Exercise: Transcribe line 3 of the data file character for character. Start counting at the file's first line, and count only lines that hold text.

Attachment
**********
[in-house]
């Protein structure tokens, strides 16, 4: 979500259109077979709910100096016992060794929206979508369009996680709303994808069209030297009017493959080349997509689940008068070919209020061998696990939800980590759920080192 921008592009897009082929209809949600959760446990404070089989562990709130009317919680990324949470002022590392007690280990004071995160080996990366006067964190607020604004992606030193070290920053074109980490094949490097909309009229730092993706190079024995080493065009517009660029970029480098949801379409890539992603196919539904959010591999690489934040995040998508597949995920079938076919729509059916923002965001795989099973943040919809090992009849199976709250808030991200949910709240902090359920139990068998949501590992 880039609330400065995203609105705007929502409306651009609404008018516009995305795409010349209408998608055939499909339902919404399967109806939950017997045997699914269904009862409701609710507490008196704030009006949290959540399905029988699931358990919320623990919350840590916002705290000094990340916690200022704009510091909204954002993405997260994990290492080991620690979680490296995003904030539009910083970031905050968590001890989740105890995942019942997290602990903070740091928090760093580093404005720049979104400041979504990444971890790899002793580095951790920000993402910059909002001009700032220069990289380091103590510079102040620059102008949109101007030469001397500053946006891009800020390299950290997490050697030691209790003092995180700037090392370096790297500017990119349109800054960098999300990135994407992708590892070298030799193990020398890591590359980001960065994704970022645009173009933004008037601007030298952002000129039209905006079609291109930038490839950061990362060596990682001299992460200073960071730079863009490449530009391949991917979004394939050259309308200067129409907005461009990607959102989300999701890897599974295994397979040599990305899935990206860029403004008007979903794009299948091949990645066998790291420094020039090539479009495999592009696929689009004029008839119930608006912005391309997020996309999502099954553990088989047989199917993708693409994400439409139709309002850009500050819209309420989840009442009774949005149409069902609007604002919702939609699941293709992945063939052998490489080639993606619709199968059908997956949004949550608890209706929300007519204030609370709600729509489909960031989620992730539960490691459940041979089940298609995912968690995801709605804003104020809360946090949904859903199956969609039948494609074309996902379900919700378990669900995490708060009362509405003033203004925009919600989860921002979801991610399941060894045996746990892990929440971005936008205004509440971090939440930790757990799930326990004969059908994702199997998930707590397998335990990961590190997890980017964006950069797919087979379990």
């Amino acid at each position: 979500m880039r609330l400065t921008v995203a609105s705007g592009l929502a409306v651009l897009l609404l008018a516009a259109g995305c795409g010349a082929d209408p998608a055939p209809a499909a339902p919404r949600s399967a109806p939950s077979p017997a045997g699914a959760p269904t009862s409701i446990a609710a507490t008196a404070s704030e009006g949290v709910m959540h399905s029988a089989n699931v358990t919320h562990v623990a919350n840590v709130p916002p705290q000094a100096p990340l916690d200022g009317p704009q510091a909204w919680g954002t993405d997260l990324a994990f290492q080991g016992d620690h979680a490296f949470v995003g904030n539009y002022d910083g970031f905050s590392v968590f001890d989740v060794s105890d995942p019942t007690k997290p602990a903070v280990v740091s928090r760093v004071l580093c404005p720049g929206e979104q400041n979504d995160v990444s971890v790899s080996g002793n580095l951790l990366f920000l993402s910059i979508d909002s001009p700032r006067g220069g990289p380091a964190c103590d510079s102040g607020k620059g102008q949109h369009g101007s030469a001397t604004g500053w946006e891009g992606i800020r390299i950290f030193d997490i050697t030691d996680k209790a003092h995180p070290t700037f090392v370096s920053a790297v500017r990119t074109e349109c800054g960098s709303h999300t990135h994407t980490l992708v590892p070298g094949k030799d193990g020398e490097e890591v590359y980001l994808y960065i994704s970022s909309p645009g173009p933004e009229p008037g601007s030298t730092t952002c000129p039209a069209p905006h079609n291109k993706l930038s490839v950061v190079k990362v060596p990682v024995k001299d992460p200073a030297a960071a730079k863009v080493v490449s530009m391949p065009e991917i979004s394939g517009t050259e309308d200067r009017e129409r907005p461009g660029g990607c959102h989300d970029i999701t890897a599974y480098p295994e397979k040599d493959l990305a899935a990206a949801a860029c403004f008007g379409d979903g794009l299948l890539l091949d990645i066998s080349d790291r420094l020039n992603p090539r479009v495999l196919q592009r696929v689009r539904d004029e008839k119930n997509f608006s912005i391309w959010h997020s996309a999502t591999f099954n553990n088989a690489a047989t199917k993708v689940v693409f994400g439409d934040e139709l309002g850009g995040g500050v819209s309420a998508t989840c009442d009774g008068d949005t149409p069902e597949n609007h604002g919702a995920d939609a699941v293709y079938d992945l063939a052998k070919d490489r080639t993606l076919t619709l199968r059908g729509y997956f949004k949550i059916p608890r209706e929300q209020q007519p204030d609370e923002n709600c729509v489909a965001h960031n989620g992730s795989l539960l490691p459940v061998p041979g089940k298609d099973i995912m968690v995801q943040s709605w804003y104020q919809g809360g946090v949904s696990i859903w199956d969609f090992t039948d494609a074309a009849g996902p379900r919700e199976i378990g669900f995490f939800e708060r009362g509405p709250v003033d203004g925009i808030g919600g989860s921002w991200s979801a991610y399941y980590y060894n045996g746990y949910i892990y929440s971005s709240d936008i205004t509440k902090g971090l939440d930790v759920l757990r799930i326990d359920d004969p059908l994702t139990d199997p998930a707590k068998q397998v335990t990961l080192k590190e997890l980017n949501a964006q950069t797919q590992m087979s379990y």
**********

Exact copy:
């Amino acid at each position: 979500m880039r609330l400065t921008v995203a609105s705007g592009l929502a409306v651009l897009l609404l008018a516009a259109g995305c795409g010349a082929d209408p998608a055939p209809a499909a339902p919404r949600s399967a109806p939950s077979p017997a045997g699914a959760p269904t009862s409701i446990a609710a507490t008196a404070s704030e009006g949290v709910m959540h399905s029988a089989n699931v358990t919320h562990v623990a919350n840590v709130p916002p705290q000094a100096p990340l916690d200022g009317p704009q510091a909204w919680g954002t993405d997260l990324a994990f290492q080991g016992d620690h979680a490296f949470v995003g904030n539009y002022d910083g970031f905050s590392v968590f001890d989740v060794s105890d995942p019942t007690k997290p602990a903070v280990v740091s928090r760093v004071l580093c404005p720049g929206e979104q400041n979504d995160v990444s971890v790899s080996g002793n580095l951790l990366f920000l993402s910059i979508d909002s001009p700032r006067g220069g990289p380091a964190c103590d510079s102040g607020k620059g102008q949109h369009g101007s030469a001397t604004g500053w946006e891009g992606i800020r390299i950290f030193d997490i050697t030691d996680k209790a003092h995180p070290t700037f090392v370096s920053a790297v500017r990119t074109e349109c800054g960098s709303h999300t990135h994407t980490l992708v590892p070298g094949k030799d193990g020398e490097e890591v590359y980001l994808y960065i994704s970022s909309p645009g173009p933004e009229p008037g601007s030298t730092t952002c000129p039209a069209p905006h079609n291109k993706l930038s490839v950061v190079k990362v060596p990682v024995k001299d992460p200073a030297a960071a730079k863009v080493v490449s530009m391949p065009e991917i979004s394939g517009t050259e309308d200067r009017e129409r907005p461009g660029g990607c959102h989300d970029i999701t890897a599974y480098p295994e397979k040599d493959l990305a899935a990206a949801a860029c403004f008007g379409d979903g794009l299948l890539l091949d990645i066998s080349d790291r420094l020039n992603p090539r479009v495999l196919q592009r696929v689009r539904d004029e008839k119930n997509f608006s912005i391309w959010h997020s996309a999502t591999f099954n553990n088989a690489a047989t199917k993708v689940v693409f994400g439409d934040e139709l309002g850009g995040g500050v819209s309420a998508t989840c009442d009774g008068d949005t149409p069902e597949n609007h604002g919702a995920d939609a699941v293709y079938d992945l063939a052998k070919d490489r080639t993606l076919t619709l199968r059908g729509y997956f949004k949550i059916p608890r209706e929300q209020q007519p204030d609370e923002n709600c729509v489909a965001h960031n989620g992730s795989l539960l490691p459940v061998p041979g089940k298609d099973i995912m968690v995801q943040s709605w804003y104020q919809g809360g946090v949904s696990i859903w199956d969609f090992t039948d494609a074309a009849g996902p379900r919700e199976i378990g669900f995490f939800e708060r009362g509405p709250v003033d203004g925009i808030g919600g989860s921002w991200s979801a991610y399941y980590y060894n045996g746990y949910i892990y929440s971005s709240d936008i205004t509440k902090g971090l939440d930790v759920l757990r799930i326990d359920d004969p059908l994702t139990d199997p998930a707590k068998q397998v335990t990961l080192k590190e997890l980017n949501a964006q950069t797919q590992m087979s379990y």